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  Tauopathies: A Distinct Class of Neurodegenerative Disorders [Turk J Neurol]
Turk J Neurol. 2007; 13(1): 1-29

Tauopathies: A Distinct Class of Neurodegenerative Disorders

Mehmet Ozansoy, A. Nazlı Başak
Bogazici University Department Of Molecular Biology And Genetics

General overview: Neurodegenerative diseases are characterized by neuronal loss and intraneuronal accumulations of fibrillary materials. Neuropathologists distinguish several intracellular inclusions such as Hirano bodies, Lewy bodies, Pick bodies and neurofibrillary tangles (NFT). Most are argyrophilic and NFT are the most common. They are consistently found in Alzheimer’s Disease (AD), frontotemporal dementia, amyotrophic lateral sclerosis/parkinsonism-dementia complex of Guam (ALS/PDC), corticobasal degeneration (CBD), dementia pugilistica and head trauma, Down syndrome, postencephalitic parkinsonism, progressive supranuclear palsy (PSP) and Pick’s Disease. NFTs are also seen in normal aging. Neurofibrillary tangles contain hyperphosphorylated microtubule-associated protein tau, because of these characteristics these diseases are classified as “tauopathies”.
Tau gene and Tau protein: The human tau gene is unique and located over 100 kb on the long arm of chromosome 17. It contains 16 exons. In the human brain, Tau proteins constitute a family of six isoforms, which range from 352 to 441 amino acids. To date, 34 different pathogenic tau mutations have been described in a total of 101 FTDP-17 families. Depending on their functional effects, mutations on Tau proteins may be divided into two groups: the mutations affecting the alternative splicing of exon 10, and leading to changes in the proportion of 4R- and 3R-Tau isoforms, and the mutations modifying Tau interactions with microtubules.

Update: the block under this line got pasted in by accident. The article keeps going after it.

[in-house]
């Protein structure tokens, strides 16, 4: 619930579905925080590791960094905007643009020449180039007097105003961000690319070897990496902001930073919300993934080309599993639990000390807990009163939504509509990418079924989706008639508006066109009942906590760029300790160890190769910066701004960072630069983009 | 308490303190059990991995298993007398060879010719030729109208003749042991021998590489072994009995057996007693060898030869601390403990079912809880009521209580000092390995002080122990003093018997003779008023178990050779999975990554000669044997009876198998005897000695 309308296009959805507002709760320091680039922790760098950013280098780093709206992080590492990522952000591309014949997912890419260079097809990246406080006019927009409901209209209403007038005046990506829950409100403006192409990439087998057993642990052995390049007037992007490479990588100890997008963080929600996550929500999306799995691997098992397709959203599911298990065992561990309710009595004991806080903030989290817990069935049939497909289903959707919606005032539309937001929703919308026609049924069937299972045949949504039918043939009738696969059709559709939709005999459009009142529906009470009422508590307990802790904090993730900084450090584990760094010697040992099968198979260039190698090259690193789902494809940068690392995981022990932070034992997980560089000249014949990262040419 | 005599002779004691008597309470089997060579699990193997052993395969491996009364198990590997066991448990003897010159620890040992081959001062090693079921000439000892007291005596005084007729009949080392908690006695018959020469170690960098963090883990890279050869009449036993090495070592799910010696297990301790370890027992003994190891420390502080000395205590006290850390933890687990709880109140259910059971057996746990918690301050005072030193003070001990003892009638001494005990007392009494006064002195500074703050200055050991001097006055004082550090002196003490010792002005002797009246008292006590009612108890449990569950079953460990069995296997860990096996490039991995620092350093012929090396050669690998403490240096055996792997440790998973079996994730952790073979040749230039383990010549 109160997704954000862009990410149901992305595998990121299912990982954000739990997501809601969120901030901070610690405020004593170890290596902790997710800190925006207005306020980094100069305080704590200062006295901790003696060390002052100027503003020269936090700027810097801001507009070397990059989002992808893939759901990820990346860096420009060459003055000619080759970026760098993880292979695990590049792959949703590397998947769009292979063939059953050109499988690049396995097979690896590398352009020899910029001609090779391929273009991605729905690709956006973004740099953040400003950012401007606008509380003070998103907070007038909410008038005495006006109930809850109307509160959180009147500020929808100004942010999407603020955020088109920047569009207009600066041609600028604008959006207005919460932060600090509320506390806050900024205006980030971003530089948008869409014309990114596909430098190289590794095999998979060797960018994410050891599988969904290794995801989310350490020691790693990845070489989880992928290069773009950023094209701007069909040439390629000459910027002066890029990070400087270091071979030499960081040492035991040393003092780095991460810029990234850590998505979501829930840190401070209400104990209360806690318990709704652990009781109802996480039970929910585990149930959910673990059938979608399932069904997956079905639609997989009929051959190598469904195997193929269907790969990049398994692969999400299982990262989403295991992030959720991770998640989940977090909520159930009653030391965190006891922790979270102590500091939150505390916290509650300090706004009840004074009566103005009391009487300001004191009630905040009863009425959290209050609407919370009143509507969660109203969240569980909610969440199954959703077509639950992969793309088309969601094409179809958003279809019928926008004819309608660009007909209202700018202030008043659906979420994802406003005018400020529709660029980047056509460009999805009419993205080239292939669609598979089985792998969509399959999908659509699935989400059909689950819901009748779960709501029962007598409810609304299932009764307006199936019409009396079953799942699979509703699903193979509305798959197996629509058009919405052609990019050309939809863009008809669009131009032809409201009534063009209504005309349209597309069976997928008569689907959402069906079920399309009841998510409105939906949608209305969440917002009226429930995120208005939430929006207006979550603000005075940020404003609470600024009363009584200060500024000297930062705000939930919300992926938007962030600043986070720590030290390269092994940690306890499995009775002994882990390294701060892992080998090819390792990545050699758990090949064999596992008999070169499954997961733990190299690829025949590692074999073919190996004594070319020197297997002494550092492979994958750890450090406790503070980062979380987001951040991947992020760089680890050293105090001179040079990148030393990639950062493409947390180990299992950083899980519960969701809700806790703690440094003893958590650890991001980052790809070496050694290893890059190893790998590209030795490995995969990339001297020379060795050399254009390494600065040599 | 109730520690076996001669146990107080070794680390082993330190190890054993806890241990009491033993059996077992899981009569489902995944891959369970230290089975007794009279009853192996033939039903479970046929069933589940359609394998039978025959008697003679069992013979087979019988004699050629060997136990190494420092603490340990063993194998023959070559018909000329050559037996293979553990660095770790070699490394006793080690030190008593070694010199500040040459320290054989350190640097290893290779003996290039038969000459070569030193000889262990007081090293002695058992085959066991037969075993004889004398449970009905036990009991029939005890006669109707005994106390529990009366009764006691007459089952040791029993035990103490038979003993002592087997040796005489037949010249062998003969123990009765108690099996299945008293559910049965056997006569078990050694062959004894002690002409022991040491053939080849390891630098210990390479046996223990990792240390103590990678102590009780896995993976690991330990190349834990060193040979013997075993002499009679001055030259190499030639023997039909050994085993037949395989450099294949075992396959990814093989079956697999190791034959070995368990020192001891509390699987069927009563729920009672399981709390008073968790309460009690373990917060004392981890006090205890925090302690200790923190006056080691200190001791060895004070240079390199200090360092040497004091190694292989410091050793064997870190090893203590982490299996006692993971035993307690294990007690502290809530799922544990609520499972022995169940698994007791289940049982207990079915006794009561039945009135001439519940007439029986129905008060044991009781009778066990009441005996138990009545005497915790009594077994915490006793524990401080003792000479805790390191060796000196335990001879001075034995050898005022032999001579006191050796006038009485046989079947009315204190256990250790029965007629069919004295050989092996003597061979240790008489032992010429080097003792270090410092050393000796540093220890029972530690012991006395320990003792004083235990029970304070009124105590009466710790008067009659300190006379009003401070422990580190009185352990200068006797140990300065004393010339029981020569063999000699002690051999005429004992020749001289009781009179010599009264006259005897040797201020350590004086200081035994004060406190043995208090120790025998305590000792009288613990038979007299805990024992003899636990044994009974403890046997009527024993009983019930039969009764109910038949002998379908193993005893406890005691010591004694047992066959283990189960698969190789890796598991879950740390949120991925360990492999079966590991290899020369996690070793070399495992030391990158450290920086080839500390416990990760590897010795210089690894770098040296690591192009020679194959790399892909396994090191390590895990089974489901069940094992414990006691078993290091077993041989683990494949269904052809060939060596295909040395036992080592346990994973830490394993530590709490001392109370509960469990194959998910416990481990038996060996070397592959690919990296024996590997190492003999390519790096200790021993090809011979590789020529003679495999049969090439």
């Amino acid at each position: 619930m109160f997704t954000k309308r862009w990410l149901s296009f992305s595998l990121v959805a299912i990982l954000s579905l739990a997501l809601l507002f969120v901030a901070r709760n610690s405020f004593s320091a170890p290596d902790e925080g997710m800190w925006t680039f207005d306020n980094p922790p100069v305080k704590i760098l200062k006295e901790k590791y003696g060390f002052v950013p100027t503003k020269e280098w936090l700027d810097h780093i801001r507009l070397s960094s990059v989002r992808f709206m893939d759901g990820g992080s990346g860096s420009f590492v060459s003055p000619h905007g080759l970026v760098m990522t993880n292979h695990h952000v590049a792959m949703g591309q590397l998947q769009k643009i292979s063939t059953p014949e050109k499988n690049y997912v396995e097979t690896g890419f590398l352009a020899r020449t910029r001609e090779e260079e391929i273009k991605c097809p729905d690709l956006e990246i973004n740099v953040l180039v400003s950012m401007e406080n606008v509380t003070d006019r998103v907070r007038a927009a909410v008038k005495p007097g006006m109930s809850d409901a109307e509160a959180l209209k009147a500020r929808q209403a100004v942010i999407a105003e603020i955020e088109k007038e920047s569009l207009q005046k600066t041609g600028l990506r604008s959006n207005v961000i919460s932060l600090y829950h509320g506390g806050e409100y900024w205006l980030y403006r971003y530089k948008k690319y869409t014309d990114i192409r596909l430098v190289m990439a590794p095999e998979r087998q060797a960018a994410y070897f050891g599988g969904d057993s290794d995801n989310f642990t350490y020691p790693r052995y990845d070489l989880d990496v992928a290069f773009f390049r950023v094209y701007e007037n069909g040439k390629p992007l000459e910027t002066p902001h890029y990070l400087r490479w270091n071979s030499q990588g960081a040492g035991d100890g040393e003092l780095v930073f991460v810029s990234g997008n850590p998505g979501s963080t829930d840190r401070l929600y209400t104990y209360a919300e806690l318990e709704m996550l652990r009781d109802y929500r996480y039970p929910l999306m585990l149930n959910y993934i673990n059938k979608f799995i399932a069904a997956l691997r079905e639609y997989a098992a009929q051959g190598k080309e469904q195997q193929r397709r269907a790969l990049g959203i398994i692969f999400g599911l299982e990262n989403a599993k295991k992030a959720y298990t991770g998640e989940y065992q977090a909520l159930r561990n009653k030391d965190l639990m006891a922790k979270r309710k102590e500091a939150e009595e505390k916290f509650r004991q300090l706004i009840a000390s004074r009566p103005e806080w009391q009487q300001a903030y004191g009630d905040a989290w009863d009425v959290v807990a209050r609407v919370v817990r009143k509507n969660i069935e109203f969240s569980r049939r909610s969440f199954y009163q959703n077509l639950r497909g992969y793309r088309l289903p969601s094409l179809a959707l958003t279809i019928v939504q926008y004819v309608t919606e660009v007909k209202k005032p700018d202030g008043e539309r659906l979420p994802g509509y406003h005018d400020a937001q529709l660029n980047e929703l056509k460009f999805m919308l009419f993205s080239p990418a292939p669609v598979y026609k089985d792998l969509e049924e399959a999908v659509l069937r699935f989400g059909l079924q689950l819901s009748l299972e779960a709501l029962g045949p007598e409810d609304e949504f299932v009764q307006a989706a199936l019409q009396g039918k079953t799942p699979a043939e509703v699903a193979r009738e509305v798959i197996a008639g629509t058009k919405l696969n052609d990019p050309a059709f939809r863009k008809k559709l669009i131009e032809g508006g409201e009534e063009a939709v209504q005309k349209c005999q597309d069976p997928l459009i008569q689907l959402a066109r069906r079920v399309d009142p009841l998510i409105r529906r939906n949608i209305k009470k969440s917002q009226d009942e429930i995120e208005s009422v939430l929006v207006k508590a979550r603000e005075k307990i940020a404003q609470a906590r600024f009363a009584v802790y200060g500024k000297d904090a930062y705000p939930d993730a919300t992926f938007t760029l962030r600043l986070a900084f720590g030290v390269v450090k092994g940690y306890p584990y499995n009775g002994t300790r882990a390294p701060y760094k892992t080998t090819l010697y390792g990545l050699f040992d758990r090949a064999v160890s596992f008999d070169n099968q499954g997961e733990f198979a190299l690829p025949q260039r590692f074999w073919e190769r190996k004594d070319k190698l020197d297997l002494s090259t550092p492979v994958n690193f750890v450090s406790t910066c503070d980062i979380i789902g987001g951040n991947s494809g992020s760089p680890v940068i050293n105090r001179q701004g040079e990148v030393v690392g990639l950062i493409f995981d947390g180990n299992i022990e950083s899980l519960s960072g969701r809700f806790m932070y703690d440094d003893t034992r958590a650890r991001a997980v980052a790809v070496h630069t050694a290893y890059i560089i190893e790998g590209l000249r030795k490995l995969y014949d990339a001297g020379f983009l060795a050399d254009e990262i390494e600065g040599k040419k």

Molecular classification of Tauopathies: Comparative biochemistry of Tau aggregates shows that they differ in both phosphorylation and content of tau isoforms, which enable a molecular classification of tauopathies. Five classes of tauopathies have been defined depending on the type of Tau aggregates. Many parameters can explain this categorization such as the selective aggregation of specific sets of Tau isoforms, the differential vulnerability of neuronal subpopulations, in addition to possibly variable sets of enzymes.
Conclusion: The data discussed indicate, that the key event in tauopathies is always the disorganization of the cytoskeleton, based on mutations/polymorphisms in the tau gene, leading to nerve cell degeneration.

Keywords: Tauopathies, neurodegeneration, tau gene, tau protein, tau mutations

Mehmet Ozansoy, A. Nazlı Başak. Tauopathies: A Distinct Class of Neurodegenerative Disorders. Turk J Neurol. 2007; 13(1): 1-29

Corresponding Author: A. Nazlı Başak, Türkiye

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